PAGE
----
By MIT Technology Review
Following NSA surveillance revelations, talks advance on making the privacy-protecting tool Tor an Internet standard.
The Internet’s main engineers have asked the architects of Tor—networking software designed to make Web browsing private—to consider turning the technology into an Internet standard.
If widely adopted, such a standard would make it easy to include the technology in consumer and business products ranging from routers to apps. This would, in turn, allow far more people to browse the Web without being identified by anyone who might be spying on Internet traffic.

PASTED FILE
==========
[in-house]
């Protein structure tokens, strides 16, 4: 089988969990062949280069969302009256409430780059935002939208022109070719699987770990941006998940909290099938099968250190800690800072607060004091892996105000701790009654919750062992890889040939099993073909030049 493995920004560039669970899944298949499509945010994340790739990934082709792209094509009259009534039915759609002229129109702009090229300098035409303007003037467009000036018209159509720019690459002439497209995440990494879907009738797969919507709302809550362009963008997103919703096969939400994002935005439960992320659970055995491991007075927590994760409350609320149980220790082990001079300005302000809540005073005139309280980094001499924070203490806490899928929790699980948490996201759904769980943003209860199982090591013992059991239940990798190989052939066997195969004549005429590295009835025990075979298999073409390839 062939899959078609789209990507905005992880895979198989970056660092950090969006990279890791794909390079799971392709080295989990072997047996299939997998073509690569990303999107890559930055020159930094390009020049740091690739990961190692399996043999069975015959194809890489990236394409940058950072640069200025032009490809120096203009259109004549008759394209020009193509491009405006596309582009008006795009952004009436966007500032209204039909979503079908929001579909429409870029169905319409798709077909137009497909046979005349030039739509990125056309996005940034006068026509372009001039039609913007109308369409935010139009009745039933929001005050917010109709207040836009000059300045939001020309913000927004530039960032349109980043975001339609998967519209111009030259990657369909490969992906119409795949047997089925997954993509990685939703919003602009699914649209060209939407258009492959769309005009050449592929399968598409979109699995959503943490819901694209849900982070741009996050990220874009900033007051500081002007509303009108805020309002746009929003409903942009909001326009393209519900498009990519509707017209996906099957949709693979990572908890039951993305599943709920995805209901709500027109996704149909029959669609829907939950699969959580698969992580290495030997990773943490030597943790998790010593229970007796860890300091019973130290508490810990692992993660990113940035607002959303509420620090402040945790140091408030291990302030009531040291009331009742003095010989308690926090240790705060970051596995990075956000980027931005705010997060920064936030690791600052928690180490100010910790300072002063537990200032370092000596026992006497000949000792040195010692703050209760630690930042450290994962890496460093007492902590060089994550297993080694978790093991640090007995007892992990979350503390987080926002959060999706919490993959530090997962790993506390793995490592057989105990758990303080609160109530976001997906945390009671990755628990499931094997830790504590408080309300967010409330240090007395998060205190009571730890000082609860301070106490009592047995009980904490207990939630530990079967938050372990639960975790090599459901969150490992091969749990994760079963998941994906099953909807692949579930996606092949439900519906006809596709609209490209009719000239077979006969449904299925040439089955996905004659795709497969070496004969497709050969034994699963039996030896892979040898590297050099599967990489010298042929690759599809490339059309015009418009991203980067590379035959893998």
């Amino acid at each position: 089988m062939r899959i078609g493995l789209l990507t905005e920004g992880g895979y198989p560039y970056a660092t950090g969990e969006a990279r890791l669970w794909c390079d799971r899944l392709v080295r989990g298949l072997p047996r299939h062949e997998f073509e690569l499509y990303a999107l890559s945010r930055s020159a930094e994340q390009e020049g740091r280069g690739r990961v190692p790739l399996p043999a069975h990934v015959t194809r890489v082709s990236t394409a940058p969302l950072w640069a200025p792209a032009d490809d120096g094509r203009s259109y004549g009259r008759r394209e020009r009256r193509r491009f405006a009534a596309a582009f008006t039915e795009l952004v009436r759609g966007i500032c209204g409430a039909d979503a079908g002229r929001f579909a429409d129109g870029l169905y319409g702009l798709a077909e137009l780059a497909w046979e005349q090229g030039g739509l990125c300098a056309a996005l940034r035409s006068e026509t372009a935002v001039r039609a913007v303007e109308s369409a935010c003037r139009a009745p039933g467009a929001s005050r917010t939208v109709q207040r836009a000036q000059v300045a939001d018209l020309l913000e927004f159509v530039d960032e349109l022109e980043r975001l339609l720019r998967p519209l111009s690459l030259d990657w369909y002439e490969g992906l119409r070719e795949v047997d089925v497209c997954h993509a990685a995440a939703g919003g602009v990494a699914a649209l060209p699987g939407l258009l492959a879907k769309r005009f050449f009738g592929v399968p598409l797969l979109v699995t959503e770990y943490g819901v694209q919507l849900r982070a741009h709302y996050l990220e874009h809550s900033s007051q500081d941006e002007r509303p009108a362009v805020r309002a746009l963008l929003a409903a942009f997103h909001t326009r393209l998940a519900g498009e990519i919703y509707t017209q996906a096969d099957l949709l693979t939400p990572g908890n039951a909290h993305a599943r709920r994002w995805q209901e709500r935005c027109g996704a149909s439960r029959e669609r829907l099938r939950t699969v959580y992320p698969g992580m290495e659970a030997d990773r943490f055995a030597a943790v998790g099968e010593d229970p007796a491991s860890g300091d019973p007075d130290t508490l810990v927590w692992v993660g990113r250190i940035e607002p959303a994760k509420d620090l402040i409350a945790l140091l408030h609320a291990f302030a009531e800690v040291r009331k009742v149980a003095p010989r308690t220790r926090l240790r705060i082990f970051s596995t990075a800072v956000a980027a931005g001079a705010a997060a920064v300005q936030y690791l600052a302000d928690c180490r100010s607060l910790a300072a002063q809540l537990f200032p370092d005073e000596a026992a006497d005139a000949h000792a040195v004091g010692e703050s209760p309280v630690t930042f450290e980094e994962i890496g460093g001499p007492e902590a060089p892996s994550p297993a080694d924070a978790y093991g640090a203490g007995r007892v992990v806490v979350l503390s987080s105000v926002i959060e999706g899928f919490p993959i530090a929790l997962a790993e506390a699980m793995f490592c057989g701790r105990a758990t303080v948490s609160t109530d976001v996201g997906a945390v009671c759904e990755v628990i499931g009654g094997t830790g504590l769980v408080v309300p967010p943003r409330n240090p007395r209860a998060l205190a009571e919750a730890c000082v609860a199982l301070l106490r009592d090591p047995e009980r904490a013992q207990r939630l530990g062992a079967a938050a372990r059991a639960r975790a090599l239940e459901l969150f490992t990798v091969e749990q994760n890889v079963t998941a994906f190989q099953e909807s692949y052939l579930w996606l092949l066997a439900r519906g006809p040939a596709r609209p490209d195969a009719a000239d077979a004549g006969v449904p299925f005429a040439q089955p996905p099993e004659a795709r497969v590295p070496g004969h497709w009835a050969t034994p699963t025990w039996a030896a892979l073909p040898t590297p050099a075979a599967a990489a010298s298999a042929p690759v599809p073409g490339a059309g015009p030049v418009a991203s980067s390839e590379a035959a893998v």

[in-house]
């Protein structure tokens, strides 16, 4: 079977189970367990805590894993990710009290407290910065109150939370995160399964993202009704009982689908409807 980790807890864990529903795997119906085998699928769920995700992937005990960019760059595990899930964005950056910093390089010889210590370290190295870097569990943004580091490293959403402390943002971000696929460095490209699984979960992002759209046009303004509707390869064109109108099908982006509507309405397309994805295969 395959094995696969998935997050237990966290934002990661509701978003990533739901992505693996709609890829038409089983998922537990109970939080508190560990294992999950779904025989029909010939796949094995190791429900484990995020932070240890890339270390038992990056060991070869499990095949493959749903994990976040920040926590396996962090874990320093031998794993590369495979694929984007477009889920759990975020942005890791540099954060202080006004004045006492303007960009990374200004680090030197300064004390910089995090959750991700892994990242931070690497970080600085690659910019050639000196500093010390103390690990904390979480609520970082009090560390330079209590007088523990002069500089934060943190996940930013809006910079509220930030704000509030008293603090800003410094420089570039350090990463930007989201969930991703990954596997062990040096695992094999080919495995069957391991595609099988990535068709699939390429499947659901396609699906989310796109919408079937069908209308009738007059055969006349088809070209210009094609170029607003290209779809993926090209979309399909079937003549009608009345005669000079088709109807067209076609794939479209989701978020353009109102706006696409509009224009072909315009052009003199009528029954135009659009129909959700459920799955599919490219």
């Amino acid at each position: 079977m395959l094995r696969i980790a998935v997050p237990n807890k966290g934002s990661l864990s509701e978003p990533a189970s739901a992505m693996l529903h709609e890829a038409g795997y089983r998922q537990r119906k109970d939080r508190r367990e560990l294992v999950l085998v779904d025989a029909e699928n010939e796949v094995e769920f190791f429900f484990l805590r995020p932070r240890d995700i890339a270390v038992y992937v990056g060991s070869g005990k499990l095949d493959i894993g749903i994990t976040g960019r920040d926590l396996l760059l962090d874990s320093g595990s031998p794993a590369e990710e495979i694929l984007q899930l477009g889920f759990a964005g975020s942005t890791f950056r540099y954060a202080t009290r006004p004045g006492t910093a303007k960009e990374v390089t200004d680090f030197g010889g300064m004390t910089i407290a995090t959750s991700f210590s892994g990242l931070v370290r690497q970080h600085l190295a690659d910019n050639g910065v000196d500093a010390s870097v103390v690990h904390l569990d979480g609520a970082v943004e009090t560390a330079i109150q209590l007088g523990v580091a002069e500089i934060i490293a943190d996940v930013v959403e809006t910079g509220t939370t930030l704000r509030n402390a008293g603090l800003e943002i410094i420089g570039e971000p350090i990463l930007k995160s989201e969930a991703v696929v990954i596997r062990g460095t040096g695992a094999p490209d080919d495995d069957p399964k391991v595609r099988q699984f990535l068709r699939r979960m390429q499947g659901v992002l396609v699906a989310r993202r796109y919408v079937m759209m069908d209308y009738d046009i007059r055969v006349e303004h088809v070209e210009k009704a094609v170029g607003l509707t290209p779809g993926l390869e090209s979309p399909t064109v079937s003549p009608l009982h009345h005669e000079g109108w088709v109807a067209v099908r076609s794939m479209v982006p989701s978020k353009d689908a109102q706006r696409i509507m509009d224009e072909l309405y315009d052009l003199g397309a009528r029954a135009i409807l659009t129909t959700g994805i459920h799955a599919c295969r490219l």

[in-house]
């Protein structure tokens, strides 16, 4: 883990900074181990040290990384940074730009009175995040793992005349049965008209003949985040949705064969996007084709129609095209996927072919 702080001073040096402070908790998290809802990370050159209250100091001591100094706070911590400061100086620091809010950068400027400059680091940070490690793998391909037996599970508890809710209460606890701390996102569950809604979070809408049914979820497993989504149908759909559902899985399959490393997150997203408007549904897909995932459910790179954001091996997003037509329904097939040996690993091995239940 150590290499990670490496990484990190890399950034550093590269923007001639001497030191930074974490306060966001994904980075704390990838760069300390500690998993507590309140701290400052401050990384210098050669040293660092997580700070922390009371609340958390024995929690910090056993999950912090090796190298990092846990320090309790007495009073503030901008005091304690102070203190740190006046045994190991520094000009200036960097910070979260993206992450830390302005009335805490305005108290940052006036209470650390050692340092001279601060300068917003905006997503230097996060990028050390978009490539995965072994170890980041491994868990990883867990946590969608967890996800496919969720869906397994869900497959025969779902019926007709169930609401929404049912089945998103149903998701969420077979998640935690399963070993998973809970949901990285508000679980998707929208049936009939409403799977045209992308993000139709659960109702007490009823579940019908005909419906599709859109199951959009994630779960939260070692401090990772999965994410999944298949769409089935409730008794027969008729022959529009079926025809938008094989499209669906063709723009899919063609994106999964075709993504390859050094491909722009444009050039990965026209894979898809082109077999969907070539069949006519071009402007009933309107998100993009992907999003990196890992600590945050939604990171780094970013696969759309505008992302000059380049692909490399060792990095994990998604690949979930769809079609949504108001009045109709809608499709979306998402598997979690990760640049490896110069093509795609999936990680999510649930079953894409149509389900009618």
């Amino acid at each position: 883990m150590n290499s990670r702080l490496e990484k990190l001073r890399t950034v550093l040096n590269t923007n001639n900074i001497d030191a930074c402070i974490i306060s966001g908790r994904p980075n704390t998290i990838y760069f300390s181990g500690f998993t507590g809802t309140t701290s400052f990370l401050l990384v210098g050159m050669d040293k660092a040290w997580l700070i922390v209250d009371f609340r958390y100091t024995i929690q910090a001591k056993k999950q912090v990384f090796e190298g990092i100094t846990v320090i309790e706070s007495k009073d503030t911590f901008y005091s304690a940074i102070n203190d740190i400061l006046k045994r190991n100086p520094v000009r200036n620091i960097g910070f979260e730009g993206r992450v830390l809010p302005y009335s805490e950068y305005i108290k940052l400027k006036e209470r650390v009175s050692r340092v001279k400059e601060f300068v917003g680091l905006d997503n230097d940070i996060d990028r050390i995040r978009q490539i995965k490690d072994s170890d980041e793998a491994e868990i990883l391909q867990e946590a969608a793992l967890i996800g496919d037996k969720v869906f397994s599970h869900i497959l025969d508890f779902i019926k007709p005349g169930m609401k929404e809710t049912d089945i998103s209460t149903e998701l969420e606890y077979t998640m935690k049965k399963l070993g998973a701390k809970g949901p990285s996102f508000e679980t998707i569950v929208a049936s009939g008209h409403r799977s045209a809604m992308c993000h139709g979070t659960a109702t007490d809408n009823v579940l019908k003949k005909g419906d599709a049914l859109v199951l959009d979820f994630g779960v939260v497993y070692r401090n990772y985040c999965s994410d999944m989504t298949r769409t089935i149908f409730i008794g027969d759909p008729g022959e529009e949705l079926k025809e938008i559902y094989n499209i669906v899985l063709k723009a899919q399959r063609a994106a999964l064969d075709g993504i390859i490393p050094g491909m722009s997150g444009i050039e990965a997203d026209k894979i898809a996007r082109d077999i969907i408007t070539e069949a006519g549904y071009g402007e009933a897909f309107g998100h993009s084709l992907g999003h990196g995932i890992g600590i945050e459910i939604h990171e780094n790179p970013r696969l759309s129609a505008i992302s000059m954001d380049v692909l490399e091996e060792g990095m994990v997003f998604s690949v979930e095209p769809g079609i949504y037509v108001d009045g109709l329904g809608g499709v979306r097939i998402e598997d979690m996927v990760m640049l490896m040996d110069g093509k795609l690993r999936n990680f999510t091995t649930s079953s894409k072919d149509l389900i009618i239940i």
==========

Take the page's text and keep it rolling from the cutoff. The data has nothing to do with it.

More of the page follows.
If the discussions bear fruit, it could lead to the second major initiative of the Internet Engineering Task Force (IETF) in response to the mass surveillance by the National Security Administration. Already the IETF is working to encrypt more of the data that flows between your computer and the websites you visit (see “Engineers Plan a Fully Encrypted Internet“).
Collaborating with Tor would add an additional layer of security and privacy. When Tor is successfully used, the websites you visit don’t know the true address and location of your computer, and anyone watching traffic from your computer wouldn’t know where you’re browsing—a distinct layer of protection that goes beyond encrypting your communications.